The Theatreguide.London Review
Lyttelton Theatre Autumn-Winter 2016
The Red Barn is a thrill-less thriller, a not especially noir film noir, and a psychological study of characters whose psychology is paper-thin.
It is wrapped up in a production design that seems designed to get in its way as much a possible and directed so that it sometimes seems like a parody of itself.
Oh, and it has almost nothing to do with a red barn.
Written by David Hare and based on a story by Georges Simenon, the play begins with two couples returning from a midwinter party, whose car breaks down in a blizzard. Three of them make it to safety but one of the husbands is lost out there in the snow.
Don't get two upset about him – nobody onstage does – because he is a total red herring and the play forgets about him pretty quickly.
The titular barn, mentioned briefly as the setting for a minor offstage event, is also not what the play is about. Nor is the gratuitously (because irrelevant) menacing detective or the folksy and even less relevant small-town newspaper editor.
After meandering about a bit, the play discovers that it is really about the other husband, who has chosen this moment to have a textbook midlife crisis, complete with navel-gazing, the realisation that he has spent his life being safe and cowardly and yearns for some adventure, a bit of alcoholism and a touch of adultery. (All that's missing is the red sports car.)
Until – tiny spoiler alert here – an abruptly violent ending, nothing in the man's psychological or spiritual journey varies from cliche in any way, and so it is really hard for us to care.
His characterisation is not the only single-note stereotype in the play. His wife is a passive-aggressive witch who disapproves of everything and the Other Woman an ice queen femme fatale.
Nobody in the play has any reality or anything for us to attach any emotional connection to. And it is clear that that is the way director Robert Icke wants it, because he has led everyone to cold and distancing performances.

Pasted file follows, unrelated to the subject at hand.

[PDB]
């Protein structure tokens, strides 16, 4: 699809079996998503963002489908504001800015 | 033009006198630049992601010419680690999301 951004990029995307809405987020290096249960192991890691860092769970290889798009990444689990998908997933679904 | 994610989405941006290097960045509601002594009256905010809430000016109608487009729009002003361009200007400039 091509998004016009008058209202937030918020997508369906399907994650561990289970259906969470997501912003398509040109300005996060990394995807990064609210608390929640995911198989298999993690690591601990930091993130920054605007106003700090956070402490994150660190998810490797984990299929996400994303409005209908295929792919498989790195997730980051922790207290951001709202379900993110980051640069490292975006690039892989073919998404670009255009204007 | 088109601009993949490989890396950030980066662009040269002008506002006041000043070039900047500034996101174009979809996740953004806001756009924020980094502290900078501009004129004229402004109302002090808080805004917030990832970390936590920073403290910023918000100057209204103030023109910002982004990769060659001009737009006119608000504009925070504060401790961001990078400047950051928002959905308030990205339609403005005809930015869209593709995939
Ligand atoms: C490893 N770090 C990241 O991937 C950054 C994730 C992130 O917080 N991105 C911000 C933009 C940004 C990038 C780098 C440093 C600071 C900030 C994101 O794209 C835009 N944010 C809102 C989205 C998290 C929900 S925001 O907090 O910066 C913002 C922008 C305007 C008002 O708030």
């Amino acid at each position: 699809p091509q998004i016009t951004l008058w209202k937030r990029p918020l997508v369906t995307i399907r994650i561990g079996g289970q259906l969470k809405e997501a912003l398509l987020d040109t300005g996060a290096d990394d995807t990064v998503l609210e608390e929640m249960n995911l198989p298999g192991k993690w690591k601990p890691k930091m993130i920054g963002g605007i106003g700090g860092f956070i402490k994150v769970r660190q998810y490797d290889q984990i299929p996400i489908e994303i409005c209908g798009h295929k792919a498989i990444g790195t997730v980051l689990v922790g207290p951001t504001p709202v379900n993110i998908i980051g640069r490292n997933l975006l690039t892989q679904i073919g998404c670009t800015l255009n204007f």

The first few scenes play like a parody of 1940s film noir, full of broad overacting, portentous pauses and meaningful glances, all so artificial that I hoped the sequence would turn out to be a deliberately over-the-top play within the play, like the opening of Stoppard's The Real Thing or David Hare's own A Map Of The World.
But alas no, and while things do settle down after a while, they never reach anything resembling realism.
The actors – Mark Strong (man), Hope Davis (wife), Elizabeth Debicki (other woman) and the rest – are all clearly doing what their director told them to do, so it isn't really their fault that they are all so poor.
Meanwhile, designer Bunny Christie tries hard to hide the play's emptiness by replacing a front curtain with a series of moving panels that open in various rectangular shapes to expose parts of the stage and then close again, in a kind of cinematic iris-in and iris-out effect, or perhaps an evocation of comic book panels.
The device has little to do with the play (and isn't even original, having been used in other productions in recent years) and merely shouts very loudly 'Look how clever I am'.
I might complain that the gimmick draws attention away from the play were there much of a play for it to sabotage. I'll merely note that the device does create the illusion of instant set changes that will leave you with sincere admiration for the hard-working stage crew.
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